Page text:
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Livestock Handling – Starting With the Basics

By   /  October 22, 2018  /  1 Comment

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If you’ve been reading On Pasture for very long, you’ve certainly seen Whit Hibbard’s articles sharing the ins and outs of moving cattle and other livestock. (We’ve put them all together in this Special Collection so you can find them more easily.)

To add to that, we’re going to share a video series out of Australia, featuring Boyd Holden. I like this series because Boyd starts at the very beginning, reminding us how to prepare for moving livestock before we head out to the pasture.

In this 2:55 video, the first in the series, Boyd covers those things I’ve often forgotten in my haste to get the job done:

• Gates – are they open or closed?
• Does everyone know what’s going on? Have we stopped to talk to each other and do we have a plan?

As Boyd points out, it’s also helpful to think about what the livestock have been doing in their current paddock before we arrive to move them on. Are they going to be hungry and thirsty and do we have food and water ready for them?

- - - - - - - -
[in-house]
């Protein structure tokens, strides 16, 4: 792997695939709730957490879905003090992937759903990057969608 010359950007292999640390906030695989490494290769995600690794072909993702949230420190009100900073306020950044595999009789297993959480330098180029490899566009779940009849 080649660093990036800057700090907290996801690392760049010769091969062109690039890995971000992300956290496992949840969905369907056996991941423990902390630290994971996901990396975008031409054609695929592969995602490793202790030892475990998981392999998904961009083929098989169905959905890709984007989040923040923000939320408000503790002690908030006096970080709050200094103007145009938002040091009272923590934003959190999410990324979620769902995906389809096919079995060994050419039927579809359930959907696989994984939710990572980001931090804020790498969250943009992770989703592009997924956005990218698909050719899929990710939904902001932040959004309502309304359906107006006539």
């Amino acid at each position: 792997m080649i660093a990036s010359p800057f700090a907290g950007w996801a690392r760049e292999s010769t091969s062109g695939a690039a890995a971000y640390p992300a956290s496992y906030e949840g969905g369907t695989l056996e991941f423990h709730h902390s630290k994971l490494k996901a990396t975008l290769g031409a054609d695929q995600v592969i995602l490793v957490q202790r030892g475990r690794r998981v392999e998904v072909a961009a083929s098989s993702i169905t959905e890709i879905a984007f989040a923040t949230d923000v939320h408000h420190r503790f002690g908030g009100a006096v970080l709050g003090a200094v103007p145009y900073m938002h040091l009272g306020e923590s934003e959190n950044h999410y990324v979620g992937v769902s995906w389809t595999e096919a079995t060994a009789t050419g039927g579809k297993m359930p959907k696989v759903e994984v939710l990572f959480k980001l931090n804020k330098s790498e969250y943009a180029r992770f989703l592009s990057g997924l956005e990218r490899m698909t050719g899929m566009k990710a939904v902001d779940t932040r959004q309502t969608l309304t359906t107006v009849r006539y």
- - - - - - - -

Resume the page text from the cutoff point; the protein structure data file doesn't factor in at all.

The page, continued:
I also like that Boyd is doing this for us in bite-sized chunks. We can take this 3 minutes and ruminate on it. Then I’ll be back next week with some more helpful pointers from Boyd.

Do you have thoughts, experience or suggestions for your On Pasture Community? Share them below!

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About the author

Publisher, Editor and Author

Kathy worked with the Bureau of Land Management for 12 years before founding Livestock for Landscapes in 2004. Her twelve years at the agency allowed her to pursue her goal of helping communities find ways to live profitably AND sustainably in their environment. She has been researching and working with livestock as a land management tool for over a decade. When she's not helping farmers, ranchers and land managers on-site, she writes articles, and books, and edits videos to help others turn their livestock into landscape managers.

1 Comment

  1. Curt Gesch says:

    Re: “• Does everyone know what’s going on? Have we stopped to talk to each other and do we have a plan?” Today I was going to help a neighbor move some cow/calf pairs at 1:30. Before lunch, he called to ask me if I’d come over at 1:00 to look at the plan and the route the cows would take.

    I “accused” him of reading this article in onpasture.com. Turns out he hadn’t, but things worked out better for the time spent in planning.

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